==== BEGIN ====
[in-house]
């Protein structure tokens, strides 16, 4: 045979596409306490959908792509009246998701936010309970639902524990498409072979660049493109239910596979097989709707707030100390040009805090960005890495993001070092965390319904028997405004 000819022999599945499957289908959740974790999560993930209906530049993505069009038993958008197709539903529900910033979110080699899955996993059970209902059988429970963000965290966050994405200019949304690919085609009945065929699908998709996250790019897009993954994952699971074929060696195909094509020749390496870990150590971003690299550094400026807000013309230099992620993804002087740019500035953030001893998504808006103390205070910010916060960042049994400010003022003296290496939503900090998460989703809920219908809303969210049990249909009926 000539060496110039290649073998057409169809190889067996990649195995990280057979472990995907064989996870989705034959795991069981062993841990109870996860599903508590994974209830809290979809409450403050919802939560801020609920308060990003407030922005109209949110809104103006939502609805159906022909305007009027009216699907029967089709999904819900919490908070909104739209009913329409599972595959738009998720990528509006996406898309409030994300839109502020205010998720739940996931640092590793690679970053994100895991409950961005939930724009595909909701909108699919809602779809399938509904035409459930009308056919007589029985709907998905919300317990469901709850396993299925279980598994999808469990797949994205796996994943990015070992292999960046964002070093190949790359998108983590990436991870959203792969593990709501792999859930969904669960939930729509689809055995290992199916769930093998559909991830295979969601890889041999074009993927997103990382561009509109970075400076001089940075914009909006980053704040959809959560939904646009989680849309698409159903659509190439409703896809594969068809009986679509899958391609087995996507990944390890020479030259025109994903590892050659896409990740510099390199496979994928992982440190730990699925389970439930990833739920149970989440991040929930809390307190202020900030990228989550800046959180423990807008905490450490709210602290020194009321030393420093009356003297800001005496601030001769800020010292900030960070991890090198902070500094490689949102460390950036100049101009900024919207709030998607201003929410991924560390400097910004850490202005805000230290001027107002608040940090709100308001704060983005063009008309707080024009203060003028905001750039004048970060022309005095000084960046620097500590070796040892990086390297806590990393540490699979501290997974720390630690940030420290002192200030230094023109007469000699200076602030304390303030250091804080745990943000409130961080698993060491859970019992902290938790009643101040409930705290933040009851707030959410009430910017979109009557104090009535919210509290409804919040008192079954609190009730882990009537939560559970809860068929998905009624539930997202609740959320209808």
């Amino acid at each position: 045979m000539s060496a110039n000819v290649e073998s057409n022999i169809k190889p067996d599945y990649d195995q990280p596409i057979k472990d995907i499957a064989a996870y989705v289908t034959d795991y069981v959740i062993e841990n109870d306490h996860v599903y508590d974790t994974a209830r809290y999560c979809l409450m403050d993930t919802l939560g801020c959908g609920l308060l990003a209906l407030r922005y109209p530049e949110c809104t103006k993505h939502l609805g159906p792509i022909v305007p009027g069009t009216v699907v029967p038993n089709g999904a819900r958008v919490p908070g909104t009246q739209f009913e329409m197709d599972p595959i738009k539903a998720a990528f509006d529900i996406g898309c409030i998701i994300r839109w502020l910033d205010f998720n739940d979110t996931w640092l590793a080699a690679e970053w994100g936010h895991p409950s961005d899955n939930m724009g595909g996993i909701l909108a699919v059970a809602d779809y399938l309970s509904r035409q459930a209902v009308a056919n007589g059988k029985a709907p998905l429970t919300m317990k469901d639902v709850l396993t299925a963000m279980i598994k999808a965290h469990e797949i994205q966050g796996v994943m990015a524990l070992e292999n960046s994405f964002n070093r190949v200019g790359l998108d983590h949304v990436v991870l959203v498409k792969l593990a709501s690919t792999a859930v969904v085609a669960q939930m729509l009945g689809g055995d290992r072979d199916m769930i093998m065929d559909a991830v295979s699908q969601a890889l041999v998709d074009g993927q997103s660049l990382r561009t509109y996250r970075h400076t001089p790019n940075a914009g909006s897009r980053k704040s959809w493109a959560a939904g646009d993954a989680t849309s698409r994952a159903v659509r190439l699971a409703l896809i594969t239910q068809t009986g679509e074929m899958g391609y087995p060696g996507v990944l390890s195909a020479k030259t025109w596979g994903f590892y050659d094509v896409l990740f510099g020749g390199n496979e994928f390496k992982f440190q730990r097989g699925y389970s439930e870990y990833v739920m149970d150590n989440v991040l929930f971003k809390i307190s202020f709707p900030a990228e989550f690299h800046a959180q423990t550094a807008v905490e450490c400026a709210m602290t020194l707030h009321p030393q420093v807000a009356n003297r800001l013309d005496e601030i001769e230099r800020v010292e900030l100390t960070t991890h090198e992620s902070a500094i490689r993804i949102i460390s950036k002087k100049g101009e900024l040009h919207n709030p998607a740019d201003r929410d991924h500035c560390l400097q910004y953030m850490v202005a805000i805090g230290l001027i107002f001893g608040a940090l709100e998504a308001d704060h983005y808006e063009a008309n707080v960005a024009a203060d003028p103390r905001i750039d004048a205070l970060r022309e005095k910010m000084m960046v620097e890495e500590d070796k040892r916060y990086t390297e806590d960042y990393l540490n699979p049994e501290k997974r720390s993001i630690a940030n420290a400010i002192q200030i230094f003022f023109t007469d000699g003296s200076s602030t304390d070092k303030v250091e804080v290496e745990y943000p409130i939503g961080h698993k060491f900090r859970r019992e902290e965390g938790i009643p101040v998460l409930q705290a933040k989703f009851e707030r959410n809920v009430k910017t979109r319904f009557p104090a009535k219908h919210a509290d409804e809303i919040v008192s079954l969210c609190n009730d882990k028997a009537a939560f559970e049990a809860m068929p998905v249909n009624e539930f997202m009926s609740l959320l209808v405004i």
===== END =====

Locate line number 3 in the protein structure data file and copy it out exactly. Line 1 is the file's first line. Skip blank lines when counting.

């Amino acid at each position: 045979m000539s060496a110039n000819v290649e073998s057409n022999i169809k190889p067996d599945y990649d195995q990280p596409i057979k472990d995907i499957a064989a996870y989705v289908t034959d795991y069981v959740i062993e841990n109870d306490h996860v599903y508590d974790t994974a209830r809290y999560c979809l409450m403050d993930t919802l939560g801020c959908g609920l308060l990003a209906l407030r922005y109209p530049e949110c809104t103006k993505h939502l609805g159906p792509i022909v305007p009027g069009t009216v699907v029967p038993n089709g999904a819900r958008v919490p908070g909104t009246q739209f009913e329409m197709d599972p595959i738009k539903a998720a990528f509006d529900i996406g898309c409030i998701i994300r839109w502020l910033d205010f998720n739940d979110t996931w640092l590793a080699a690679e970053w994100g936010h895991p409950s961005d899955n939930m724009g595909g996993i909701l909108a699919v059970a809602d779809y399938l309970s509904r035409q459930a209902v009308a056919n007589g059988k029985a709907p998905l429970t919300m317990k469901d639902v709850l396993t299925a963000m279980i598994k999808a965290h469990e797949i994205q966050g796996v994943m990015a524990l070992e292999n960046s994405f964002n070093r190949v200019g790359l998108d983590h949304v990436v991870l959203v498409k792969l593990a709501s690919t792999a859930v969904v085609a669960q939930m729509l009945g689809g055995d290992r072979d199916m769930i093998m065929d559909a991830v295979s699908q969601a890889l041999v998709d074009g993927q997103s660049l990382r561009t509109y996250r970075h400076t001089p790019n940075a914009g909006s897009r980053k704040s959809w493109a959560a939904g646009d993954a989680t849309s698409r994952a159903v659509r190439l699971a409703l896809i594969t239910q068809t009986g679509e074929m899958g391609y087995p060696g996507v990944l390890s195909a020479k030259t025109w596979g994903f590892y050659d094509v896409l990740f510099g020749g390199n496979e994928f390496k992982f440190q730990r097989g699925y389970s439930e870990y990833v739920m149970d150590n989440v991040l929930f971003k809390i307190s202020f709707p900030a990228e989550f690299h800046a959180q423990t550094a807008v905490e450490c400026a709210m602290t020194l707030h009321p030393q420093v807000a009356n003297r800001l013309d005496e601030i001769e230099r800020v010292e900030l100390t960070t991890h090198e992620s902070a500094i490689r993804i949102i460390s950036k002087k100049g101009e900024l040009h919207n709030p998607a740019d201003r929410d991924h500035c560390l400097q910004y953030m850490v202005a805000i805090g230290l001027i107002f001893g608040a940090l709100e998504a308001d704060h983005y808006e063009a008309n707080v960005a024009a203060d003028p103390r905001i750039d004048a205070l970060r022309e005095k910010m000084m960046v620097e890495e500590d070796k040892r916060y990086t390297e806590d960042y990393l540490n699979p049994e501290k997974r720390s993001i630690a940030n420290a400010i002192q200030i230094f003022f023109t007469d000699g003296s200076s602030t304390d070092k303030v250091e804080v290496e745990y943000p409130i939503g961080h698993k060491f900090r859970r019992e902290e965390g938790i009643p101040v998460l409930q705290a933040k989703f009851e707030r959410n809920v009430k910017t979109r319904f009557p104090a009535k219908h919210a509290d409804e809303i919040v008192s079954l969210c609190n009730d882990k028997a009537a939560f559970e049990a809860m068929p998905v249909n009624e539930f997202m009926s609740l959320l209808v405004i």